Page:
Performance of ‘Golden Delicious’ apple on 23 rootstocks at eight locations: a ten-year summary of the 2003 NC-140 dwarf rootstock trial.
Marini, R.P., Black, B., Crassweller, R.M., Domoto, P.A., Hampson, C.R., Moran, R.E., Robinson, T.L., Staskiak, M., and Wolfe, D. (2014). "Performance of ‘Golden Delicious’ apple on 23 rootstocks at eight locations: a ten-year summary of the 2003 NC-140 dwarf rootstock trial.", Journal of the American Pomological Society, 68(2), pp. 54-68.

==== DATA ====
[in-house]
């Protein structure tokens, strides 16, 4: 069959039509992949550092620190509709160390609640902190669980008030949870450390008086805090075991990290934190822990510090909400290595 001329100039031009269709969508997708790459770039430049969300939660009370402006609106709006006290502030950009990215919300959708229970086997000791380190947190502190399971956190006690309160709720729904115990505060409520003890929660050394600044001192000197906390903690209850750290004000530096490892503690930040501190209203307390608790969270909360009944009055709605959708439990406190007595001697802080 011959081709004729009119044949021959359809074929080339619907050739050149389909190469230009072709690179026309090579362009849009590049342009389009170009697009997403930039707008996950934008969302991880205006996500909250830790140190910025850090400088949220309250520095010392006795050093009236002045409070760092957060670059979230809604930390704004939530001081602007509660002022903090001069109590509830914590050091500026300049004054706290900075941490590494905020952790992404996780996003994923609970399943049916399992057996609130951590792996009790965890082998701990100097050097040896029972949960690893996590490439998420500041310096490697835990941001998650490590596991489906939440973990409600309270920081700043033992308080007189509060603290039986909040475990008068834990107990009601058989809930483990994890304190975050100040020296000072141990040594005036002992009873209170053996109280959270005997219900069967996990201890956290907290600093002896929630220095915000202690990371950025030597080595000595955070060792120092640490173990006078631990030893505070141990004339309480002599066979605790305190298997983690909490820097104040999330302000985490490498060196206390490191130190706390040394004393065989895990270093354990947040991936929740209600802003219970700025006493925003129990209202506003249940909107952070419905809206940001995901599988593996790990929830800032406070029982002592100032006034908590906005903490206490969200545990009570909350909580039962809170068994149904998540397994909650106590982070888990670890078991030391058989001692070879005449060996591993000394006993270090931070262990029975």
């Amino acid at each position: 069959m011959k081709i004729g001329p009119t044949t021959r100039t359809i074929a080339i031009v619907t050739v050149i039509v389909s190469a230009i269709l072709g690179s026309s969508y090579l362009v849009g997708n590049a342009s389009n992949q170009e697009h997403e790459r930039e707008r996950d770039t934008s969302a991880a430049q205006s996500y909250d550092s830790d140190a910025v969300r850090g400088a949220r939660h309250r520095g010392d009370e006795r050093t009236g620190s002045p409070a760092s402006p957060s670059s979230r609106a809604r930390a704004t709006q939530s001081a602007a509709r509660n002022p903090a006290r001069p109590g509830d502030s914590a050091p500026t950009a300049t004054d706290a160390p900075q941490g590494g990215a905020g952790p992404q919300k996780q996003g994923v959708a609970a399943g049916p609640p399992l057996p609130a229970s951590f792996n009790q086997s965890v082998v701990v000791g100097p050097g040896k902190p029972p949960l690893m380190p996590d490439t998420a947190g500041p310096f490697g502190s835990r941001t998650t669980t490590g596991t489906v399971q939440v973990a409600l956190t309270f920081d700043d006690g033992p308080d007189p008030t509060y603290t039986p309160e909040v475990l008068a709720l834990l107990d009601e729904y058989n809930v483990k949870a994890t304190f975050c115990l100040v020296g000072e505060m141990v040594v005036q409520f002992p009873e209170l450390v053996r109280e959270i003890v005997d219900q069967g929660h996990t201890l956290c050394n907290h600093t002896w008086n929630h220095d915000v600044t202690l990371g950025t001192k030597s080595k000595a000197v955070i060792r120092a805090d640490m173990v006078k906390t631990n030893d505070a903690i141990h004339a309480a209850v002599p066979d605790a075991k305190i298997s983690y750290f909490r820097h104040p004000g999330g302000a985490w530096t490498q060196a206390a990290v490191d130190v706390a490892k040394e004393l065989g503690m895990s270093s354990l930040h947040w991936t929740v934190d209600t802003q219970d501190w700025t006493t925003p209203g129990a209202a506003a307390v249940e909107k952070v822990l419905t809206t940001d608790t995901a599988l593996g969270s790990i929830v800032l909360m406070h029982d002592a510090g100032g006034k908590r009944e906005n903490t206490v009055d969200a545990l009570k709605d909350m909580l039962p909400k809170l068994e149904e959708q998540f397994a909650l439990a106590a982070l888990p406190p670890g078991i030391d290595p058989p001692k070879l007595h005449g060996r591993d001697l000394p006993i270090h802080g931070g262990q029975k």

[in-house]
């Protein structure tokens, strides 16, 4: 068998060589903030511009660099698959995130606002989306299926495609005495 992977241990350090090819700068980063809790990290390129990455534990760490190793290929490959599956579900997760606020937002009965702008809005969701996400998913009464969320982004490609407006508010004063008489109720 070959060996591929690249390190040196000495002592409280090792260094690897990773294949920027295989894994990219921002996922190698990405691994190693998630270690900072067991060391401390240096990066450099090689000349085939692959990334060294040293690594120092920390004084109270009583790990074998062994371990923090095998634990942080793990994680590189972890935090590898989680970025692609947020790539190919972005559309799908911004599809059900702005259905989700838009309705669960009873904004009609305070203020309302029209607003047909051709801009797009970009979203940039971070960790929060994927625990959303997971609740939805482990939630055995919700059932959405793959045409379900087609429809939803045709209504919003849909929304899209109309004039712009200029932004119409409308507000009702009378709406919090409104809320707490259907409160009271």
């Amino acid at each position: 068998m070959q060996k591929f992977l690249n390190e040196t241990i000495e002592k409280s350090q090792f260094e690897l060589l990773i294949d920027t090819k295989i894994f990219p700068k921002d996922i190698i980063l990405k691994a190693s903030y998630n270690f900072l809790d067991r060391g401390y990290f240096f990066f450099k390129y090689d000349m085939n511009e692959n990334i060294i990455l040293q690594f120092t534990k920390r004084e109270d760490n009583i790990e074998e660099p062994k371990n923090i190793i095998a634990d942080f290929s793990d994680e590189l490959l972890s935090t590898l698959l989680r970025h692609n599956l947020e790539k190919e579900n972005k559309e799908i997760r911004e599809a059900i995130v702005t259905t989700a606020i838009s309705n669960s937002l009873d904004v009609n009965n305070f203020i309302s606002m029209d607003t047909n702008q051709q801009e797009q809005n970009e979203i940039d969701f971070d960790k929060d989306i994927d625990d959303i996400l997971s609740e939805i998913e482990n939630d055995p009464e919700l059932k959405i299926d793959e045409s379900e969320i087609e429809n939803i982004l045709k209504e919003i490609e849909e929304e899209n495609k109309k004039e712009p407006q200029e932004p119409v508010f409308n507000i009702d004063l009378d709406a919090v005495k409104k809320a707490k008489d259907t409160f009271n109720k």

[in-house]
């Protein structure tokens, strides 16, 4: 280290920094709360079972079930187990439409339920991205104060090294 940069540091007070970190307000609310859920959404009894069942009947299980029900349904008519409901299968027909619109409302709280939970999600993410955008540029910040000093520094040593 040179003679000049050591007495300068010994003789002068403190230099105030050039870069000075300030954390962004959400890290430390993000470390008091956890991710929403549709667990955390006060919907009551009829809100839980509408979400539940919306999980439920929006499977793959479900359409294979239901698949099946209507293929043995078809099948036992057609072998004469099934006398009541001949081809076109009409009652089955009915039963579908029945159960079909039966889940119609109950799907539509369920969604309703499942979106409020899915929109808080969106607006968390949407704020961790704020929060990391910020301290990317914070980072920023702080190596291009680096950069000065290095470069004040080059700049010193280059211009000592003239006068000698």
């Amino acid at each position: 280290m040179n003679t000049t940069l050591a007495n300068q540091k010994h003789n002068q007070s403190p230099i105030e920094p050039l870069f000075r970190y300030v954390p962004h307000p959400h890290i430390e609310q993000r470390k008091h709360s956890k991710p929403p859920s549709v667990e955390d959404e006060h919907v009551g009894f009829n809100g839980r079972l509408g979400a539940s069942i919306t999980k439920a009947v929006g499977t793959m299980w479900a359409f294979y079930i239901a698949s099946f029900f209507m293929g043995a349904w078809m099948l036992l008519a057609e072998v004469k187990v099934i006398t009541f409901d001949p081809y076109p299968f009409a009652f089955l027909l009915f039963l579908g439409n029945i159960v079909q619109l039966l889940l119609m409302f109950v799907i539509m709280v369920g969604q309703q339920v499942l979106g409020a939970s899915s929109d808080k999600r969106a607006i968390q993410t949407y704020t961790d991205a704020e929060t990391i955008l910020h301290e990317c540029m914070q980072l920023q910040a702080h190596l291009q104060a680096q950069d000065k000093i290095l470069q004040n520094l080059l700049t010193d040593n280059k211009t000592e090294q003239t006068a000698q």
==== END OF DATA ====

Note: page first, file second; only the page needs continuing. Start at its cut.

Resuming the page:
Dwarf apple (Malus spp.) rootstocks with ‘Golden Delicious’ as the scion cultivar were evaluated at eight locations in North America for 10 years. A core of 11 rootstocks was evaluated at all locations. Core rootstocks included four industry standards (B.9, M.9 NAKBT337, M.26 EMLA, and M.9 Pajam 2), along with B.10 (formerly called B.62396) from Russia, G.16, G.41, and G.935 from Cornell-Geneva, J-TE-H from the Czech Republic, and PiAu 51-4 and PiAu 56-83 from Germany. Some locations also received CG.5179 and G.210 (Cornell-Geneva), JM. 1, 2, 4, 5, 7, 8, and 10 (Japan-Morioka), J-TE-G (Czech), and PiAu 36-2 or PiAu 51- 11 (Germany). B.9 was less vigorous than M.9 NAKBT337 and J-TE-G was less vigorous than B.9. J-TE-G was too dwarfing for most commercial situations. Rootstocks in the M.9 size class included G.16, G.41, G.935, CG.5179, G.210 (formerly known as CG.6210), JM.1 and B.10. All rootstocks in this size class had high yield efficiency (YE), and G.41 and G.935 may be candidates to replace M.9 because trees survived well and had high YE. Rootstocks in the M.26 size class included J-TE-H, G.210, JM.7, JM.8 and PiAu 51-11. J-TE-H was the only rootstock with 100% tree survival at all locations. Cumulative YE was similar for M.26 EMLA and JM.7, it was slightly higher for J-TE-H and it was highest for G.210. Due to exceptional tree survival and high YE, both J-TE-H and G.210 deserve further evaluation as potential replacements for M.26. Rootstocks more vigorous than M.26 included PiAu 51-4, PiAu 56-83, PiAu 36-2, JM.2, JM.4, JM.5, and JM.10. All of these vigorous rootstocks had lower YE than M.26 EMLA and are probably too vigorous for modern commercial apple orchards. Biennial bearing increased with increasing trunk cross-sectional area at three of the eight locations, so factors other than rootstock vigor also influenced annual cropping.
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